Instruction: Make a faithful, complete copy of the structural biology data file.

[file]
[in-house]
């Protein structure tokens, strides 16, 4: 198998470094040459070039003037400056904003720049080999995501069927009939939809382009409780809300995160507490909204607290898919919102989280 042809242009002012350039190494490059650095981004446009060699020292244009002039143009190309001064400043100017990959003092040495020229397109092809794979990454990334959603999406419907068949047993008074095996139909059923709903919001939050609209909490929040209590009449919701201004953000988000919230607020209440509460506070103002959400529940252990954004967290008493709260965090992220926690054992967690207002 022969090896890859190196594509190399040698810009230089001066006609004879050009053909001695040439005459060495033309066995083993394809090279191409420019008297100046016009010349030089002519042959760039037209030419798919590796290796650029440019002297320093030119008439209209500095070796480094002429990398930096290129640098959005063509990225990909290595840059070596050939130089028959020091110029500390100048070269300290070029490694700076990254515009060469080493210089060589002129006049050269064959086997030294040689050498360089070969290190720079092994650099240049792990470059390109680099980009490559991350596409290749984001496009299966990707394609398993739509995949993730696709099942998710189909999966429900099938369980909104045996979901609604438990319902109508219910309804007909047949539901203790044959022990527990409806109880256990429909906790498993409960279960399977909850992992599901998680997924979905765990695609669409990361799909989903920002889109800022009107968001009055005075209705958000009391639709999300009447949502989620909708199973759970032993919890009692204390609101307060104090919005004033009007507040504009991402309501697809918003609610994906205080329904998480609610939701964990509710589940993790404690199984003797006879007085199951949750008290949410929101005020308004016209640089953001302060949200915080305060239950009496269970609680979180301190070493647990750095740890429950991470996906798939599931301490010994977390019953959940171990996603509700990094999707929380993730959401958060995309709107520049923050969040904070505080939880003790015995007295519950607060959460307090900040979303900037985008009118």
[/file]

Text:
[in-house]
């Protein structure tokens, strides 16, 4: 198998470094040459070039003037400056904003720049080999995501069927009939939809382009409780809300995160507490909204607290898919919102989280 042809242009002012350039190494490059650095981004446009060699020292244009002039143009190309001064400043100017990959003092040495020229397109092809794979990454990334959603999406419907068949047993008074095996139909059923709903919001939050609209909490929040209590009449919701201004953000988000919230607020209440509460506070103002959400529940252990954004967290008493709260965090992220926690054992967690207002 022969090896890859190196594509190399040698810009230089001066006609004879050009053909001695040439005459060495033309066995083993394809090279191409420019008297100046016009010349030089002519042959760039037209030419798919590796290796650029440019002297320093030119008439209209500095070796480094002429990398930096290129640098959005063509990225990909290595840059070596050939130089028959020091110029500390100048070269300290070029490694700076990254515009060469080493210089060589002129006049050269064959086997030294040689050498360089070969290190720079092994650099240049792990470059390109680099980009490559991350596409290749984001496009299966990707394609398993739509995949993730696709099942998710189909999966429900099938369980909104045996979901609604438990319902109508219910309804007909047949539901203790044959022990527990409806109880256990429909906790498993409960279960399977909850992992599901998680997924979905765990695609669409990361799909989903920002889109800022009107968001009055005075209705958000009391639709999300009447949502989620909708199973759970032993919890009692204390609101307060104090919005004033009007507040504009991402309501697809918003609610994906205080329904998480609610939701964990509710589940993790404690199984003797006879007085199951949750008290949410929101005020308004016209640089953001302060949200915080305060239950009496269970609680979180301190070493647990750095740890429950991470996906798939599931301490010994977390019953959940171990996603509700990094999707929380993730959401958060995309709107520049923050969040904070505080939880003790015995007295519950607060959460307090900040979303900037985008009118």